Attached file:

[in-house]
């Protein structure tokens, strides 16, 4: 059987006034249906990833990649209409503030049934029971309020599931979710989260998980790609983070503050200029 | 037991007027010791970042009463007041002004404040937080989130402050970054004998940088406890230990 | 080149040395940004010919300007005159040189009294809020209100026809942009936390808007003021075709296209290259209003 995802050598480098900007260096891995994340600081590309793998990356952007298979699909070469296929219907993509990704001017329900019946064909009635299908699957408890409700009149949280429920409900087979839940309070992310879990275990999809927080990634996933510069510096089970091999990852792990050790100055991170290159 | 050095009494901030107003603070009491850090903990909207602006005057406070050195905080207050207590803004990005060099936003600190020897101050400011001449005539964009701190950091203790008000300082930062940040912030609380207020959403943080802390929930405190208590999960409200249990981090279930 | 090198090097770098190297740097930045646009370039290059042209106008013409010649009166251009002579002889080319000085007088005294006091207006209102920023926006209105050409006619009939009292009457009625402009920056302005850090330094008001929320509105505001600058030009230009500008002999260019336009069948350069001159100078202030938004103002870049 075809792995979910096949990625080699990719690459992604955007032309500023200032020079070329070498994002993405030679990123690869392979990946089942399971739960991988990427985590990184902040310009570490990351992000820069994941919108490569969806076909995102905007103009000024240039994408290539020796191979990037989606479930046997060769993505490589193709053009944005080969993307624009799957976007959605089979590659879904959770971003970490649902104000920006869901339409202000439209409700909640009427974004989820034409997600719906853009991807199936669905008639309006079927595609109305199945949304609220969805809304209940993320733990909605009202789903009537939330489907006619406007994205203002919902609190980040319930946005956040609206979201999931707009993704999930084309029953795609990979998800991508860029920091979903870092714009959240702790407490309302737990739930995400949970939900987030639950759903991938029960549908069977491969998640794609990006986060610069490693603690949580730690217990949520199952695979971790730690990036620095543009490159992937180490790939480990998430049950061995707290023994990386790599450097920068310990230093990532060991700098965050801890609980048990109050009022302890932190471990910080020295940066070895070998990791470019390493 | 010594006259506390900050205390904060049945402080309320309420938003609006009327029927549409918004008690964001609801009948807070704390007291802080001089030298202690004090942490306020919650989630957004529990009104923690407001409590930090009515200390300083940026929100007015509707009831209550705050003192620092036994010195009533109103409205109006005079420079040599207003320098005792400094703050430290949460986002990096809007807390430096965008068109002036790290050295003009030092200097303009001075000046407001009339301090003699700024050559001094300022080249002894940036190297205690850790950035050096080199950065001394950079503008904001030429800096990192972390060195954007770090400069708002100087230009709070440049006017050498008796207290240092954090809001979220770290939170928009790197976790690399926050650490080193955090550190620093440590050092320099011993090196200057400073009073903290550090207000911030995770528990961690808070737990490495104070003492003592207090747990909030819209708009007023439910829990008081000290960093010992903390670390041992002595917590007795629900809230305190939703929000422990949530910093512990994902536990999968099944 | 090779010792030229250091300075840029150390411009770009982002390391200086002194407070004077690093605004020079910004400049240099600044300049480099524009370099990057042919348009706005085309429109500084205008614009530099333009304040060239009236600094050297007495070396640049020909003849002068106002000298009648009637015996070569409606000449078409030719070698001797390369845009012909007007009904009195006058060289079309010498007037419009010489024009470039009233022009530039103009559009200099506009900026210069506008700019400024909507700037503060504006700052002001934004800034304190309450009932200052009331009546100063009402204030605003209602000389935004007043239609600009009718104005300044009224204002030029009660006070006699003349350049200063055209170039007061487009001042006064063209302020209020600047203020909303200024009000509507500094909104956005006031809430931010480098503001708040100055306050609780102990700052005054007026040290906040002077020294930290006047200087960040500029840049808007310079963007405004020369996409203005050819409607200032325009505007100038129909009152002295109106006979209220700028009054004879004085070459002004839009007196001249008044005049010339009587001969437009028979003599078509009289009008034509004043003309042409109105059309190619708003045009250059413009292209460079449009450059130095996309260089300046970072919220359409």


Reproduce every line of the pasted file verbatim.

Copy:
[in-house]
């Protein structure tokens, strides 16, 4: 059987006034249906990833990649209409503030049934029971309020599931979710989260998980790609983070503050200029 | 037991007027010791970042009463007041002004404040937080989130402050970054004998940088406890230990 | 080149040395940004010919300007005159040189009294809020209100026809942009936390808007003021075709296209290259209003 995802050598480098900007260096891995994340600081590309793998990356952007298979699909070469296929219907993509990704001017329900019946064909009635299908699957408890409700009149949280429920409900087979839940309070992310879990275990999809927080990634996933510069510096089970091999990852792990050790100055991170290159 | 050095009494901030107003603070009491850090903990909207602006005057406070050195905080207050207590803004990005060099936003600190020897101050400011001449005539964009701190950091203790008000300082930062940040912030609380207020959403943080802390929930405190208590999960409200249990981090279930 | 090198090097770098190297740097930045646009370039290059042209106008013409010649009166251009002579002889080319000085007088005294006091207006209102920023926006209105050409006619009939009292009457009625402009920056302005850090330094008001929320509105505001600058030009230009500008002999260019336009069948350069001159100078202030938004103002870049 075809792995979910096949990625080699990719690459992604955007032309500023200032020079070329070498994002993405030679990123690869392979990946089942399971739960991988990427985590990184902040310009570490990351992000820069994941919108490569969806076909995102905007103009000024240039994408290539020796191979990037989606479930046997060769993505490589193709053009944005080969993307624009799957976007959605089979590659879904959770971003970490649902104000920006869901339409202000439209409700909640009427974004989820034409997600719906853009991807199936669905008639309006079927595609109305199945949304609220969805809304209940993320733990909605009202789903009537939330489907006619406007994205203002919902609190980040319930946005956040609206979201999931707009993704999930084309029953795609990979998800991508860029920091979903870092714009959240702790407490309302737990739930995400949970939900987030639950759903991938029960549908069977491969998640794609990006986060610069490693603690949580730690217990949520199952695979971790730690990036620095543009490159992937180490790939480990998430049950061995707290023994990386790599450097920068310990230093990532060991700098965050801890609980048990109050009022302890932190471990910080020295940066070895070998990791470019390493 | 010594006259506390900050205390904060049945402080309320309420938003609006009327029927549409918004008690964001609801009948807070704390007291802080001089030298202690004090942490306020919650989630957004529990009104923690407001409590930090009515200390300083940026929100007015509707009831209550705050003192620092036994010195009533109103409205109006005079420079040599207003320098005792400094703050430290949460986002990096809007807390430096965008068109002036790290050295003009030092200097303009001075000046407001009339301090003699700024050559001094300022080249002894940036190297205690850790950035050096080199950065001394950079503008904001030429800096990192972390060195954007770090400069708002100087230009709070440049006017050498008796207290240092954090809001979220770290939170928009790197976790690399926050650490080193955090550190620093440590050092320099011993090196200057400073009073903290550090207000911030995770528990961690808070737990490495104070003492003592207090747990909030819209708009007023439910829990008081000290960093010992903390670390041992002595917590007795629900809230305190939703929000422990949530910093512990994902536990999968099944 | 090779010792030229250091300075840029150390411009770009982002390391200086002194407070004077690093605004020079910004400049240099600044300049480099524009370099990057042919348009706005085309429109500084205008614009530099333009304040060239009236600094050297007495070396640049020909003849002068106002000298009648009637015996070569409606000449078409030719070698001797390369845009012909007007009904009195006058060289079309010498007037419009010489024009470039009233022009530039103009559009200099506009900026210069506008700019400024909507700037503060504006700052002001934004800034304190309450009932200052009331009546100063009402204030605003209602000389935004007043239609600009009718104005300044009224204002030029009660006070006699003349350049200063055209170039007061487009001042006064063209302020209020600047203020909303200024009000509507500094909104956005006031809430931010480098503001708040100055306050609780102990700052005054007026040290906040002077020294930290006047200087960040500029840049808007310079963007405004020369996409203005050819409607200032325009505007100038129909009152002295109106006979209220700028009054004879004085070459002004839009007196001249008044005049010339009587001969437009028979003599078509009289009008034509004043003309042409109105059309190619708003045009250059413009292209460079449009450059130095996309260089300046970072919220359409």